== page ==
Tips for Incoming Law Students
As law schools plan to reopen their campuses to students this fall, first-year law students may be feeling anxious given the current environment of uncertainty.
“This uncertainty is troubling because the first year of law school is as important as it is intimidating,” Kuris writes. “One thing that eases this gauntlet is the camaraderie of a close-knit campus and the study groups, activities and chance encounters that germinate lifelong friendships, romances, shared interests and enmities. Fortunately, lawyers are problem-solvers at heart, undaunted by unknowns and unclear precedents.”
SEEK OUT ADVICE
Kuris says one way to prepare for law school is to reach out to current law students or recent alumni for advice.
“If you don’t know any, try to identify current students through campus activities that interest you, or ask your admissions office to put you in touch with someone who shares your interests,” Kuris writes. “They may prove more helpful and encouraging than you imagine if approached with respect, courtesy and focused questions.”
Law students balance a number of responsibilities from classes to jobs. To stay ahead, experts recommend that incoming law students reflect on how they best work.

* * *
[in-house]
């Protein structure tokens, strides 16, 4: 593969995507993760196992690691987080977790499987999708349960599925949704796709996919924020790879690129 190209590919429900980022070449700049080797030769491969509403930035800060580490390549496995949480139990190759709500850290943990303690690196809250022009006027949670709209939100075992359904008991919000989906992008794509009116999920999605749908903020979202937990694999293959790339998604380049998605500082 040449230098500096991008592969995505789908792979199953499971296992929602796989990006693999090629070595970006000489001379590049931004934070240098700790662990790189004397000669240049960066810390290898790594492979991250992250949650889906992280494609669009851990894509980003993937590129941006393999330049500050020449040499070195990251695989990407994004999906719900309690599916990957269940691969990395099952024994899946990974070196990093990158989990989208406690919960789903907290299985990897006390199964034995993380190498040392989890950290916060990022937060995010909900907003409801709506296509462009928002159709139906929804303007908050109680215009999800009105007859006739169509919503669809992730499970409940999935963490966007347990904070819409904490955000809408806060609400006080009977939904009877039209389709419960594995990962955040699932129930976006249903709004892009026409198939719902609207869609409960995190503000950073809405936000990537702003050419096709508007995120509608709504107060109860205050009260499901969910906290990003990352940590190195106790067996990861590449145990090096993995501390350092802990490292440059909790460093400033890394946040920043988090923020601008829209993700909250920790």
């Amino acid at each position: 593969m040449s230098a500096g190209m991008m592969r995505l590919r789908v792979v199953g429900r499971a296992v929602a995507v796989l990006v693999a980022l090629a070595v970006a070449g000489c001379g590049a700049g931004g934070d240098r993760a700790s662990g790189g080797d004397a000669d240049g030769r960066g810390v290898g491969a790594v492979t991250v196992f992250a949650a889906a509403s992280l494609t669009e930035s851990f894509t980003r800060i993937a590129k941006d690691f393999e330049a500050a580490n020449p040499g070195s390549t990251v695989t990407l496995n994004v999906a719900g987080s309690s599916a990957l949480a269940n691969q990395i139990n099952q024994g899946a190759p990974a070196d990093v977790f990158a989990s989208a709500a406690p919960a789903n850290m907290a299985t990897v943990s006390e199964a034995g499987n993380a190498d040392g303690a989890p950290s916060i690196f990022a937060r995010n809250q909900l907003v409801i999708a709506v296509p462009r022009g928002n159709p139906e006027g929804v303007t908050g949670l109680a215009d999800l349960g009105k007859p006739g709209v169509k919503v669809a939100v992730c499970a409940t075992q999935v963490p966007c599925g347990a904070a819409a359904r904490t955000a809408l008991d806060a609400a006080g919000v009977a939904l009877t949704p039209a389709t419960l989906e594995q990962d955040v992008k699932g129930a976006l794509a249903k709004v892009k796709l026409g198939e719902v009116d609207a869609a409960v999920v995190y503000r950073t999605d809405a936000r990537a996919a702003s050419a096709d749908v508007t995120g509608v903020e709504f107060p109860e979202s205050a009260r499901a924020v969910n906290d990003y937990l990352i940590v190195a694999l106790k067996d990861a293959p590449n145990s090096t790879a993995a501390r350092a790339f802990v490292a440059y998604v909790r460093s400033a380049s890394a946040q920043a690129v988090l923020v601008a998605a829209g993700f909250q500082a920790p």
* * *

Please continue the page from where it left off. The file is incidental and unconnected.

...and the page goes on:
“What time of day do you feel most focused?” Kuris writes. “Where do you like to get work done? What keeps you motivated? What distractions are your kryptonite?”
These are all important questions incoming law students should be asking themselves, Kuris says.
It can be helpful, experts say, to set some goals to accompany your plan.
“Spend a few minutes thinking about what ‘success’ will look like to you at the end of this year or semester,” Kerriann Stout, of Above the Law, writes. “It is much easier to reach a goal if you are intentional about achieving it. Next, create prioritized to-do lists to help you reach those goals.”
Prior to your classes, experts recommend that incoming students familiarize themselves with first-year law courses.
“Familiarize yourself with the basic concepts of 1L classes like civil procedure, criminal law, torts, property, contracts and legal writing,” Kuris writes. “There are plenty of books, online guides and videos available. Without the pressure of homework and impending exams, you can explore these subjects at your own pace. You might even consider taking an online 1L prep course.”